Farmers market waiting to see results of move

The weekly farmers market on University Avenue has yet to see an increase in sales since its move from Shrine Place, but with new sponsors and lower costs vendors are pleased with the overall situation.

Fresh fruit · The farmers market formerly located on Shrine Place is now on University Avenue because of the lower costs and better location. - Sunil Murali | Daily Trojan

Steep rental costs from the Shrine Auditorium led USC and the Downtown Los Angeles Neighborhood Council to become co-sponsors of the new farmers market that relocated to University Avenue at the beginning of the semester.

USC and the neighborhood council helped the farmers market navigate negotiations with the Los Angeles County Department of Recreation and Parks and obtain its permit to operate on University Avenue, a public street.

The new spot “has a great walking street and is underutilized as a community space,” said Shawn Simons, the president of the Empowerment Congress North Area Neighborhood Development Council. “We helped get through the red tape to put the market there.”

The move was largely a result of the economy. The Shrine charged the market nearly $700 a month to rent its space, but the new location costs only $250 after the market obtained a permit from Recreation and Parks.

Simons said she heard the market was struggling and didn’t want it to disappear.

“By moving the location, [we’ve] allowed it to grow and have a chance to blossom in the area,” she said. “Its last location was a tighter space; the new one is much more visible.”

Although the new location hasn’t seen an immediate increase in traffic, the space, owned by the Los Angeles Department of Recreation and Parks but maintained by the university, is expected to bring more students and customers to the market.

Helen Lee, the manager of the farmers market, said the biggest change and improvement was the shift in management.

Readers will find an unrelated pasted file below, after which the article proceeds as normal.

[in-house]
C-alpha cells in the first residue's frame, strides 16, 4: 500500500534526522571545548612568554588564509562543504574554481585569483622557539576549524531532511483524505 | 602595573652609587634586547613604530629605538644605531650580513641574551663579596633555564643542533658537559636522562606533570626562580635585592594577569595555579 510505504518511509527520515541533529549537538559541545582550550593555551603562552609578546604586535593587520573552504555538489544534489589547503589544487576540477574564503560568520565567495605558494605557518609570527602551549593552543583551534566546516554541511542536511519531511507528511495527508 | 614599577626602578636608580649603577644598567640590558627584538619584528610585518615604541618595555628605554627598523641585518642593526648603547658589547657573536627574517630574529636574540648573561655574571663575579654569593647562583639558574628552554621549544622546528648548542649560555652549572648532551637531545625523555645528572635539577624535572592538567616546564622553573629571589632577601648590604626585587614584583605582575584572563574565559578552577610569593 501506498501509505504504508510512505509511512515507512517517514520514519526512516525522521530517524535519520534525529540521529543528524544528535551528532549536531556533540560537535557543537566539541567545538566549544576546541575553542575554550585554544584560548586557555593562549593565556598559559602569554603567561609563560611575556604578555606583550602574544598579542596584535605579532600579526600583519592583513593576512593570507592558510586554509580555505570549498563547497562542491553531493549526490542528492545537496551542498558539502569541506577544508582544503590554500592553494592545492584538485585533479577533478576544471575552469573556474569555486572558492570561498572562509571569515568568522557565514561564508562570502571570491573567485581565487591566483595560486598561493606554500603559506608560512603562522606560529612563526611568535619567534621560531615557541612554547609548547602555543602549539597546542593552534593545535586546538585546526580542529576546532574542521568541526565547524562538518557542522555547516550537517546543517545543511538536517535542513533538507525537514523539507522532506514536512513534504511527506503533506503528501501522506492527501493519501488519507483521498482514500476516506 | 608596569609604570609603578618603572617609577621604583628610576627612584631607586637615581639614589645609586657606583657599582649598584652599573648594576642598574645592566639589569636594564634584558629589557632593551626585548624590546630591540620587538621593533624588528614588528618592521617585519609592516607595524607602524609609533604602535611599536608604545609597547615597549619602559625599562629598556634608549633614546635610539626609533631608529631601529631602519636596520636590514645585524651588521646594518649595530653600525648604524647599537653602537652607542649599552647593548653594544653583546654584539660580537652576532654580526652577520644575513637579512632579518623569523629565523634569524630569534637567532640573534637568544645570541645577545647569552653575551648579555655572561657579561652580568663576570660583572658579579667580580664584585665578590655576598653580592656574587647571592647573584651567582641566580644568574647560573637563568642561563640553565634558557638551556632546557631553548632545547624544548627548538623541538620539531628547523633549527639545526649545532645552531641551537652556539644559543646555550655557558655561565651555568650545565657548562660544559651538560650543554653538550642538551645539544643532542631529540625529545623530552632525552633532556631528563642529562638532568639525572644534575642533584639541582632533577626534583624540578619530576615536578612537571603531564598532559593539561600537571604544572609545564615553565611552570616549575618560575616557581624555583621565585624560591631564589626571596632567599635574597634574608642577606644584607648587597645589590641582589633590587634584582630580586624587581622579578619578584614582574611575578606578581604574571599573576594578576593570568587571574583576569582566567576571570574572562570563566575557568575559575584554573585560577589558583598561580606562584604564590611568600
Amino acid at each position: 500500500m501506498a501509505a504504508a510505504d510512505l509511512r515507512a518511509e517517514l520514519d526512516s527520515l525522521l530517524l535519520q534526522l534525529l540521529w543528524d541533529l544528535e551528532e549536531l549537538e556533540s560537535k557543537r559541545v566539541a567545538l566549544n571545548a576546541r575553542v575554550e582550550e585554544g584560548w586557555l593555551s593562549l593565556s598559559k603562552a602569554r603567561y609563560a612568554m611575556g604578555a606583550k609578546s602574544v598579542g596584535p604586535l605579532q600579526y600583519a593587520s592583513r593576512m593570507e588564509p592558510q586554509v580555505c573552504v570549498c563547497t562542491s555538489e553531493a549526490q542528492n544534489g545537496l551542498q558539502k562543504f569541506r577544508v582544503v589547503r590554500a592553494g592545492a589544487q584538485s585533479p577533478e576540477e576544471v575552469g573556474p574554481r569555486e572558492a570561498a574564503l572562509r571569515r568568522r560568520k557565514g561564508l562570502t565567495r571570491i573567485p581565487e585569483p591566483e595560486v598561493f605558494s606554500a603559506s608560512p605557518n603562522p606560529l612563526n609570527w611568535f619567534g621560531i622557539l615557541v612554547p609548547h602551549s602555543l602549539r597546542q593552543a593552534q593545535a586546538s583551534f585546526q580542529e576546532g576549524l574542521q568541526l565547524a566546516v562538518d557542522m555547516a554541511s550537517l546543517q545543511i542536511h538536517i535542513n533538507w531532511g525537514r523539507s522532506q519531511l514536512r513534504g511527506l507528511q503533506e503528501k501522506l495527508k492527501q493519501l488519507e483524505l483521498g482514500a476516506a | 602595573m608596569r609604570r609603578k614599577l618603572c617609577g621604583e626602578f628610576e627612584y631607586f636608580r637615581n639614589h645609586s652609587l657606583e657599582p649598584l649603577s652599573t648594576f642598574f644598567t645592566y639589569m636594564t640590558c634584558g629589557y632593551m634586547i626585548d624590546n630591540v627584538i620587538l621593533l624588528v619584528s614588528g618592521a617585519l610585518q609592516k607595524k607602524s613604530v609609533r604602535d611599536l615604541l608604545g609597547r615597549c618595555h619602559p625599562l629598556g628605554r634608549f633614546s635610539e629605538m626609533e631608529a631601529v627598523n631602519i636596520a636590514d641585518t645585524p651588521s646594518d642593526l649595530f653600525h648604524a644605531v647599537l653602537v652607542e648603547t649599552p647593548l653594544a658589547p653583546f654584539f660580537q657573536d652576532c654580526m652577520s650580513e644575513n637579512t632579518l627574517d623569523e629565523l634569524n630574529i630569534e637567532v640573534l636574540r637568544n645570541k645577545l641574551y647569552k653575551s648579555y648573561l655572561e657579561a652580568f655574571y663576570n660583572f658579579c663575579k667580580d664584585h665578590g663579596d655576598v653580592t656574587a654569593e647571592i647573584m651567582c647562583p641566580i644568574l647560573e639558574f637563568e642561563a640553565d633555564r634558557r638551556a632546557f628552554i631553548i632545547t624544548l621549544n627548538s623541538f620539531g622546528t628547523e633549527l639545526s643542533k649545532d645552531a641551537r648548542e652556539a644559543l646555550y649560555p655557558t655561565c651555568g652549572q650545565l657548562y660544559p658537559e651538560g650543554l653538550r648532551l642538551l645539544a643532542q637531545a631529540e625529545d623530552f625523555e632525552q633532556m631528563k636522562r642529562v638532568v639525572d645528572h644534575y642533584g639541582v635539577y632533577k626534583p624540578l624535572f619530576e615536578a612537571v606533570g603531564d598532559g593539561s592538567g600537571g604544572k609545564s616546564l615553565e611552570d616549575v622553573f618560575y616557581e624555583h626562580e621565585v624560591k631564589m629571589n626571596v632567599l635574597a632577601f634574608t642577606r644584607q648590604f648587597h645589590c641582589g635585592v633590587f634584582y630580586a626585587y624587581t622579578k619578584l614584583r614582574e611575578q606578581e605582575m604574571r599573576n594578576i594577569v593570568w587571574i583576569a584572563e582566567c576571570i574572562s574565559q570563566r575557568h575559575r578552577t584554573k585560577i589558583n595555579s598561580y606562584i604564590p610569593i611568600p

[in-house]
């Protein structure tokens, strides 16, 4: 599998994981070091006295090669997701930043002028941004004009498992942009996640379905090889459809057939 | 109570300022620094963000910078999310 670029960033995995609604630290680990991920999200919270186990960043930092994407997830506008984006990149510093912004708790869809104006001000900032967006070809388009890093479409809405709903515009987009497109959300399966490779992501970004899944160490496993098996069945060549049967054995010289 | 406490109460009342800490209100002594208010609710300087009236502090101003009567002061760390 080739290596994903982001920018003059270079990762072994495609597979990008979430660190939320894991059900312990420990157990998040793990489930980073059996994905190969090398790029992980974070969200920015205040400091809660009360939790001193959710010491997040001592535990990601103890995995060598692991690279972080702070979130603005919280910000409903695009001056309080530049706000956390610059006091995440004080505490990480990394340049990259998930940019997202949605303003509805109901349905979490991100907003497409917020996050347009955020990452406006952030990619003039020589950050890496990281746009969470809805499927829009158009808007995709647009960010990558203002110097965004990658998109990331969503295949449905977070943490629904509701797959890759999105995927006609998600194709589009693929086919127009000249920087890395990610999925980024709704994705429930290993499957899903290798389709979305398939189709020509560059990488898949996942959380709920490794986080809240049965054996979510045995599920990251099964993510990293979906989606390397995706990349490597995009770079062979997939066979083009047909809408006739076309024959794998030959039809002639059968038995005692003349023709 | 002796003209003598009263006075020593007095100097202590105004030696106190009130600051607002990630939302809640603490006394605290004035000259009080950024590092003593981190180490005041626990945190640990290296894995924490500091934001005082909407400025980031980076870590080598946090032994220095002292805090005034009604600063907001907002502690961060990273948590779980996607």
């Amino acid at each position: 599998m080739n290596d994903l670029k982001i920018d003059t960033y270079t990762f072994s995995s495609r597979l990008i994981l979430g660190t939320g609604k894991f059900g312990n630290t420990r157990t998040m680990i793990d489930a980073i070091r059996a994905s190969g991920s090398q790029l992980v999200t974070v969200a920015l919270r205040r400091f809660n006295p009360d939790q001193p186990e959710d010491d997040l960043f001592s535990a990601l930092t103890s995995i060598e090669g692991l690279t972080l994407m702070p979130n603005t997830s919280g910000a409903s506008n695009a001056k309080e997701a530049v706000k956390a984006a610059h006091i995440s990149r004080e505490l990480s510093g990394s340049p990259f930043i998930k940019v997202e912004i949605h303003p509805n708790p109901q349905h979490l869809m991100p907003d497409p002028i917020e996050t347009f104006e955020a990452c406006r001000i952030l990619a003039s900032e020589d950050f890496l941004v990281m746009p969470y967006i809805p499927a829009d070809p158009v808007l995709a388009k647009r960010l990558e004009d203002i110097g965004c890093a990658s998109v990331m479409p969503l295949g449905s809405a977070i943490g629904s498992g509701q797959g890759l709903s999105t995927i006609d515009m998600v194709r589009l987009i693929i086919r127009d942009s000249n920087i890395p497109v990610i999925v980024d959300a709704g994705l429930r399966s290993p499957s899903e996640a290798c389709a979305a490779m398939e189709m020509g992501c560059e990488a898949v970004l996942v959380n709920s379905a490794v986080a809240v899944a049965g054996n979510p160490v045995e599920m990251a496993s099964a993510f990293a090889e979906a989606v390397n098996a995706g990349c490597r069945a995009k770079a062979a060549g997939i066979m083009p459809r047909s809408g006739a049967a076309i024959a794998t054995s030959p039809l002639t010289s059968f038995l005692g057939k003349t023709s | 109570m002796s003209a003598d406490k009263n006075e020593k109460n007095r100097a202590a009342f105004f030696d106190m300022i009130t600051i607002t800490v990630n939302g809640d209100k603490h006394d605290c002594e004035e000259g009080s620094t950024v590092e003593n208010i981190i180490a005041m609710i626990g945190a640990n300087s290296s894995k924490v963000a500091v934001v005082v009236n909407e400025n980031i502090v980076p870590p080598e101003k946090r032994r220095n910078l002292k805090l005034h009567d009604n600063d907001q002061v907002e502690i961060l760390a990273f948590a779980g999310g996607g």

“With USC and the neighborhood council sponsoring it [now], it kind of brings together the whole point of being here, which is to bring the whole community together with the college,” she said.

Though two of the market’s first three weeks at the new location were filled with rain, vendors said they are remaining optimistic.

“There are more cars in this location, more people know it is here,” said Leesa Choi, a Santa Monica College student who runs her mother’s produce stand.

Lee said it is still too early to tell if the market is faring better at its new location.

“Right now it’s hard to say — it’s very new,” she said. “Everything needs time.”

First time market-goer Katherine Cresto, a sophomore majoring in international relations, said she thought the new location was accessible and convenient.

“It’s a perfect break between classes and you don’t get fruit as fresh from Superior or Ralphs,” Cresto said.

A few vendors have dropped out since the market’s move, but some of the other vendors said they were happy about it because their rental fees have decreased.

“Now we can use the money that we put in for advertising, banners, things like that,” said Raul Arteaga, owner of R&L produce, one of the stands at the market.

Though students have said they enjoy the farmers market, Alicia Matsumoto, a junior majoring in communication, said she wasn’t sure about its future.

“I don’t know how many students actually stop. It seems like they mainly pass to go to class,” she said.

Lee has put up fliers before to bring more customers in, but she said money has been tighter recently. She and the market vendors are hoping customers will see the high white tents and come by out of curiosity.

Simons said she didn’t think the move would change the market too much.

“It won’t be too dramatic,” she said. “Anyone who went to it at the Shrine is still going to go to it at its new location.”

Lee said that she is concentrating on the individual vendors’ success.

“Whether they make more money or not, if [the vendors] are happier, it’s successful,” she said.